The Senate is about to put coal in the stocking of home builders and other small construction firms.
The amended version of the health care reform bill, which cleared another procedural hurdle Wednesday morning, includes a provision that penalizes small construction firms if they don’t offer insurance to their employees. Under the bill, businesses with more than 50 employees would have to pay a $750-per-worker penalty to the federal government if any of their employees purchases subsidized insurance on their own. The new version of the bill lowers that threshold to five employees for construction firms.The National Association of Home Builders contends the provision, reportedly suggested by the AFL-CIO, could put many small home builders out of business and derail the housing recovery.“This narrow provision is an unprecedented assault on the construction industry and unjustly targets an industry trying to keep its doors open during the worst housing downturn since the Great Depression,” said NAHB Chairman Joe Robson, a home builder from Tulsa, Okla.
“This is a true jobs killer,” he said. “Thousands of small builder firms struggling to stay afloat could go under. We strongly urge the Senate to reconsider and pull this onerous provision.”
The amendment is clearly targeting the non-union construction industry, which comprises approximately 85% of the enitre construction industry. Unionized construction firms, on the other hand, typically obtain their workers from unions (usually though union hiring halls, which are like a temp agencies) and, as part of the ‘package,’ unionized companies must pay into the unions’ health and welfare mutli-employer funds.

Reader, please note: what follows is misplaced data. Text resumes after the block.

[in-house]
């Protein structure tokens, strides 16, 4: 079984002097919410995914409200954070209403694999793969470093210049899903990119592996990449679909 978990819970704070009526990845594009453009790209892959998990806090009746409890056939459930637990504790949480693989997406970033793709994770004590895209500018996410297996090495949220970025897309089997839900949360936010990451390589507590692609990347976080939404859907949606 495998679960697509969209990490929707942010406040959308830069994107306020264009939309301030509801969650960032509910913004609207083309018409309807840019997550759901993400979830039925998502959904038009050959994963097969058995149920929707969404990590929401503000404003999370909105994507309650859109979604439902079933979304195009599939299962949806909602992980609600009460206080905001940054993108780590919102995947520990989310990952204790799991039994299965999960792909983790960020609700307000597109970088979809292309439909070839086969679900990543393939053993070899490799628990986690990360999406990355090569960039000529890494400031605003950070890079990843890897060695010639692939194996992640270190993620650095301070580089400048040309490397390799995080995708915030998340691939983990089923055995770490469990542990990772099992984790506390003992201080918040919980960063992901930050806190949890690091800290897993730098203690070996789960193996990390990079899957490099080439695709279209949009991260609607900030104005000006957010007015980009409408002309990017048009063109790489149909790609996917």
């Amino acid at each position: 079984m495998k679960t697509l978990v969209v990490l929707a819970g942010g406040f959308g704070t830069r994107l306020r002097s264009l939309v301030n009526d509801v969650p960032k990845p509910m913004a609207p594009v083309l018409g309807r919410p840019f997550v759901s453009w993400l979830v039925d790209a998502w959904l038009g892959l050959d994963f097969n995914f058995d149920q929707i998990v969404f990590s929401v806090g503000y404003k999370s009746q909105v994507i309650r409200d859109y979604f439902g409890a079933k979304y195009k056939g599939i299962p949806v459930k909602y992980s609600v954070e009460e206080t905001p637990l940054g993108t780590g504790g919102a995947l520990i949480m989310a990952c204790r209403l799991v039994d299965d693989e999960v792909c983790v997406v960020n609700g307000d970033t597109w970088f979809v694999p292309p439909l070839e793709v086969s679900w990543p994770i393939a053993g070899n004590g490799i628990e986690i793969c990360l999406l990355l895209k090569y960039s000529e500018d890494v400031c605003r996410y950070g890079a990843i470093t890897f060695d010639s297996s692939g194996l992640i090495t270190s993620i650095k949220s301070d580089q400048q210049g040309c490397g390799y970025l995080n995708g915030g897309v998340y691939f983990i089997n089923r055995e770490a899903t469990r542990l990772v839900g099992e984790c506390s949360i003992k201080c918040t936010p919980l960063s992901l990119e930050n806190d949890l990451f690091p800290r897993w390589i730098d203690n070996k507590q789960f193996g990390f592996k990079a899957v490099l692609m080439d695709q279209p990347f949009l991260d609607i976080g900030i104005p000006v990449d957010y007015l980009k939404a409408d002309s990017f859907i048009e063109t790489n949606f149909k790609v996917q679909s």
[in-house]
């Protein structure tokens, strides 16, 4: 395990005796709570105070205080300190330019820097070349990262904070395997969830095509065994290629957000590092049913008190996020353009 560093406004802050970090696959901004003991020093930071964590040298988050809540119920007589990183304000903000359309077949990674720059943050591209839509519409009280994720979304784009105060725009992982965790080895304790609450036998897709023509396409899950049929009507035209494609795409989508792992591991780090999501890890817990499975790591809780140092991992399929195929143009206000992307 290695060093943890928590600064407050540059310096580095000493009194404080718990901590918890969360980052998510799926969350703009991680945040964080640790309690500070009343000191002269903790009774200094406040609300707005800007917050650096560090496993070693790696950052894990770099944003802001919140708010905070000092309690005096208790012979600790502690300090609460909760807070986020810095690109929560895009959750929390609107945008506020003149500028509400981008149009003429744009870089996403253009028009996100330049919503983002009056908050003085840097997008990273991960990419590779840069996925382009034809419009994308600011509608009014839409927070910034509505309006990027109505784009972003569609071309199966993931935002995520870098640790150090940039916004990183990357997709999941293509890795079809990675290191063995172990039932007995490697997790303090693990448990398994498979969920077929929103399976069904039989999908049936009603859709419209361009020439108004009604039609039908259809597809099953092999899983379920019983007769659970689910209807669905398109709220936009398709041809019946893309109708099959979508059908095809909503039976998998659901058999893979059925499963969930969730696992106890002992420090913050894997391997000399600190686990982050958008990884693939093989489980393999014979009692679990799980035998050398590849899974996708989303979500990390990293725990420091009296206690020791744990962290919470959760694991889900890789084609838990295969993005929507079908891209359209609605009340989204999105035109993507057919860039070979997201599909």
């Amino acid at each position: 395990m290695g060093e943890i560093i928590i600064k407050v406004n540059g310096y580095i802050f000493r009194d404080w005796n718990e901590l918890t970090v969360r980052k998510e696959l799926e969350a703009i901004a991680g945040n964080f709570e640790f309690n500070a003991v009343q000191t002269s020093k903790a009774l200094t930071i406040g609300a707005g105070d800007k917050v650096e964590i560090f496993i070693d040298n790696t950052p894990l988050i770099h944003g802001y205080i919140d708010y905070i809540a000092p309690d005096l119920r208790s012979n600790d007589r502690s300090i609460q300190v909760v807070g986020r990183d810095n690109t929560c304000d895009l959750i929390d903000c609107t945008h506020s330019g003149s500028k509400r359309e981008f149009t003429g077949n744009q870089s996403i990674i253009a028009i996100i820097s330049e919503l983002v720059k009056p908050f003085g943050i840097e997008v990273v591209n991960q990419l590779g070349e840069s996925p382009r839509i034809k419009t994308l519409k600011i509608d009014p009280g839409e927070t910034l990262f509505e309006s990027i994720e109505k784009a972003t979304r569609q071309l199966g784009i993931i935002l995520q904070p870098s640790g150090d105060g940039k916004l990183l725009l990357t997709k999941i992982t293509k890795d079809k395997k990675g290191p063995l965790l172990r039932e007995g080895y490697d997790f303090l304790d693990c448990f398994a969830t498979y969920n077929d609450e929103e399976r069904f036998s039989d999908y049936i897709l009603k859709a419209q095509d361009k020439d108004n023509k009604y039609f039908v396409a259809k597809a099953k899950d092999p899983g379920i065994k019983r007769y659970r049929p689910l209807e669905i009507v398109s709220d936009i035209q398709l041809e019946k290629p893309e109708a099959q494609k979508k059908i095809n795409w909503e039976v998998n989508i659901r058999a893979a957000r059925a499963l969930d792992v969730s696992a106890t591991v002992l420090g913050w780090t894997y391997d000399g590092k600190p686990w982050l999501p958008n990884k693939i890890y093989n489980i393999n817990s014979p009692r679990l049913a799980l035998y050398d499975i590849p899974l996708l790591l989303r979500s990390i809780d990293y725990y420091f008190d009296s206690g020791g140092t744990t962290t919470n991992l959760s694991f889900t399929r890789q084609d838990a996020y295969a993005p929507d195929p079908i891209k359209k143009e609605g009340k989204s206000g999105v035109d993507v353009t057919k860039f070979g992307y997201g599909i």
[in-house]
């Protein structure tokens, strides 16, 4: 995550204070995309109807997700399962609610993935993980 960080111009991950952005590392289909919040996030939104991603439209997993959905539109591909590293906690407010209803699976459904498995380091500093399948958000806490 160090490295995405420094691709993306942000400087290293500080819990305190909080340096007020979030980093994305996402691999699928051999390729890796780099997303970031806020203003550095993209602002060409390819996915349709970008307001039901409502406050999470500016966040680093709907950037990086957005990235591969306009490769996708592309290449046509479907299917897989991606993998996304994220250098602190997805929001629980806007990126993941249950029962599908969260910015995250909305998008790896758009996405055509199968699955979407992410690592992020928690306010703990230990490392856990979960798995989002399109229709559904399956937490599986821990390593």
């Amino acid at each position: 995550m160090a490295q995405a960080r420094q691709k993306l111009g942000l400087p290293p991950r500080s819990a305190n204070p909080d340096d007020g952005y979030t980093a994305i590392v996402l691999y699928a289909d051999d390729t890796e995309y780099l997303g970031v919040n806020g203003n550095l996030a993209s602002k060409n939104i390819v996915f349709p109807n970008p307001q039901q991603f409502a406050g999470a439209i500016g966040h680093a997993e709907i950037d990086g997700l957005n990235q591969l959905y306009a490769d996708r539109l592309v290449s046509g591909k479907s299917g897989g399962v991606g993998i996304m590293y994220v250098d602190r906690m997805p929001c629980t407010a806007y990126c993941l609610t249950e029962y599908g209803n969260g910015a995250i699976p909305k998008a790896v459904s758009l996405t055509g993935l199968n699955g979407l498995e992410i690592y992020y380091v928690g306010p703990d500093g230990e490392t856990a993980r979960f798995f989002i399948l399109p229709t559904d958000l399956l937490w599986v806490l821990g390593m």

The Associated Builders & Contractors, a trade association of roughly 23,000 mostly small (and union-free) construction companies is urging its members to call their senators to remove this discriminatory language from any final bill.
“At a time when our industry is facing the worst construction economy in decades, the last thing contractors need are vast new mandates from the federal government dictating to them how they will run their business,” said Kirk Pickerel, president and CEO of Associated Builders and Contractors.
Here is the text of an e-mail sent out earlier to its membership:
Construction Industry Targeted in Senate Health Care Bill New Last Minute Mandate Added
The Senate health care bill mandates that all companies must provide their employees with health coverage. The one exemption to that mandate is that small businesses, companies with 50 employees or less, are not subject to that health care requirement. Senator Jeff Merkley (D-OR) proposed an amendment which excludes construction firms (and only construction firms) from the small business exemption. The Merkley Amendment ‘s language was never voted on, but was added to the health care bill at the last minute. The Senate will vote on the entire health care package on Christmas Eve.
In other words, construction firms with five employees or more will now be required, by federal law, to provide their employees with health coverage.
Call your Senators TODAY. Tell them that this bill unfairly singles out small construction firms for vast federal government mandates at a time when our industry can least afford it.
Like so many other things in Washington today, this is another example of big payback to big union bosses…at the expense of the rest of America.
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